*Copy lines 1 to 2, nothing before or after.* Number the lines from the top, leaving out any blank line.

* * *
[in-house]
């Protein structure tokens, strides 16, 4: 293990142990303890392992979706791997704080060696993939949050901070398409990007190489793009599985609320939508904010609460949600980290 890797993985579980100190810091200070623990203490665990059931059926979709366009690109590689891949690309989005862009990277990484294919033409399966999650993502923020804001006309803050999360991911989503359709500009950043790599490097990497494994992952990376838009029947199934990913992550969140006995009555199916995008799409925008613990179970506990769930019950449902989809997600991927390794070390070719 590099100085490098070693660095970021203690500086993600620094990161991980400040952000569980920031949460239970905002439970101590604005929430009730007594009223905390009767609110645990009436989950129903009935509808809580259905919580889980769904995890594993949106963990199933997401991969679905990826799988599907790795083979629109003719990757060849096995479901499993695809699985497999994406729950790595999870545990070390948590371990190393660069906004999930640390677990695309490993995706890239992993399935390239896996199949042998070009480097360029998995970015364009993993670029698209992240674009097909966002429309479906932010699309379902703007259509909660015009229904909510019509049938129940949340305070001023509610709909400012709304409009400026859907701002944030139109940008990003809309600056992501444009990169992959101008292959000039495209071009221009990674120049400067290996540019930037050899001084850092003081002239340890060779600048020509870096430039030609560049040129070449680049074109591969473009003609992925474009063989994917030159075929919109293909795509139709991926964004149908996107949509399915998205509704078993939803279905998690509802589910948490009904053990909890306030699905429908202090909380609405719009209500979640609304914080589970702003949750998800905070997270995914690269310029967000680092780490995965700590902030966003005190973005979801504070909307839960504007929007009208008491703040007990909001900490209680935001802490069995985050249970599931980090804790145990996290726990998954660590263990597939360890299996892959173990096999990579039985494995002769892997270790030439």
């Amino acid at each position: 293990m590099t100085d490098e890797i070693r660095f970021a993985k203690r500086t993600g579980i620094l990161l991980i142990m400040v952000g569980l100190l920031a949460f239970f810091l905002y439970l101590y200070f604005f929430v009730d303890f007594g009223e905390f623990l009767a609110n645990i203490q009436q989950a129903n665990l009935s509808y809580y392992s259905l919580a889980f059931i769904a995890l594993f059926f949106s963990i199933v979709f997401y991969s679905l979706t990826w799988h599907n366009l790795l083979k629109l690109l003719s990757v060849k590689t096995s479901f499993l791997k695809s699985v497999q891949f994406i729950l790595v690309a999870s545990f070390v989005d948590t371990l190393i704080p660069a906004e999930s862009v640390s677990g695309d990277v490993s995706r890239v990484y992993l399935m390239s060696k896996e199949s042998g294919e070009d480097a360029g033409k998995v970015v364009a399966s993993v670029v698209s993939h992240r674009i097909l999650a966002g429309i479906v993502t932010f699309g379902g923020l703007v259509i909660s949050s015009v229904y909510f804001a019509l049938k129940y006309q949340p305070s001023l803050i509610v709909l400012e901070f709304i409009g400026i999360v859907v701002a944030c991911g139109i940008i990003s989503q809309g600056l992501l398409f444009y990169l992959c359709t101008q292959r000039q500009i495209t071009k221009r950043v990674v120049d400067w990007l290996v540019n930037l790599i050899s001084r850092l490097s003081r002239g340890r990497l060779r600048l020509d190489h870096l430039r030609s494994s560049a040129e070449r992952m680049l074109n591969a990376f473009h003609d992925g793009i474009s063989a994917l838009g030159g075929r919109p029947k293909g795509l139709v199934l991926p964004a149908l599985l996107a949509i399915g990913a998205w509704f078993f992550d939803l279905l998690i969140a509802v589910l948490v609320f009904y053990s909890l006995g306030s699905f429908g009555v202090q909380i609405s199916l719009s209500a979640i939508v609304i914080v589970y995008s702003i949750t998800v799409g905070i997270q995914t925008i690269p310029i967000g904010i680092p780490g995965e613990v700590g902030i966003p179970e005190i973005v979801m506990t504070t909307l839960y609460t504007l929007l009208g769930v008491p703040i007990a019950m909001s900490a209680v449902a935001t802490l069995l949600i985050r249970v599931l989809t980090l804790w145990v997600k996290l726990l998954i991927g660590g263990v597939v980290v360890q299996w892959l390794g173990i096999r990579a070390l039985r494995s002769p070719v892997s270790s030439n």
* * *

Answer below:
[in-house]
């Protein structure tokens, strides 16, 4: 293990142990303890392992979706791997704080060696993939949050901070398409990007190489793009599985609320939508904010609460949600980290 890797993985579980100190810091200070623990203490665990059931059926979709366009690109590689891949690309989005862009990277990484294919033409399966999650993502923020804001006309803050999360991911989503359709500009950043790599490097990497494994992952990376838009029947199934990913992550969140006995009555199916995008799409925008613990179970506990769930019950449902989809997600991927390794070390070719 590099100085490098070693660095970021203690500086993600620094990161991980400040952000569980920031949460239970905002439970101590604005929430009730007594009223905390009767609110645990009436989950129903009935509808809580259905919580889980769904995890594993949106963990199933997401991969679905990826799988599907790795083979629109003719990757060849096995479901499993695809699985497999994406729950790595999870545990070390948590371990190393660069906004999930640390677990695309490993995706890239992993399935390239896996199949042998070009480097360029998995970015364009993993670029698209992240674009097909966002429309479906932010699309379902703007259509909660015009229904909510019509049938129940949340305070001023509610709909400012709304409009400026859907701002944030139109940008990003809309600056992501444009990169992959101008292959000039495209071009221009990674120049400067290996540019930037050899001084850092003081002239340890060779600048020509870096430039030609560049040129070449680049074109591969473009003609992925474009063989994917030159075929919109293909795509139709991926964004149908996107949509399915998205509704078993939803279905998690509802589910948490009904053990909890306030699905429908202090909380609405719009209500979640609304914080589970702003949750998800905070997270995914690269310029967000680092780490995965700590902030966003005190973005979801504070909307839960504007929007009208008491703040007990909001900490209680935001802490069995985050249970599931980090804790145990996290726990998954660590263990597939360890299996892959173990096999990579039985494995002769892997270790030439």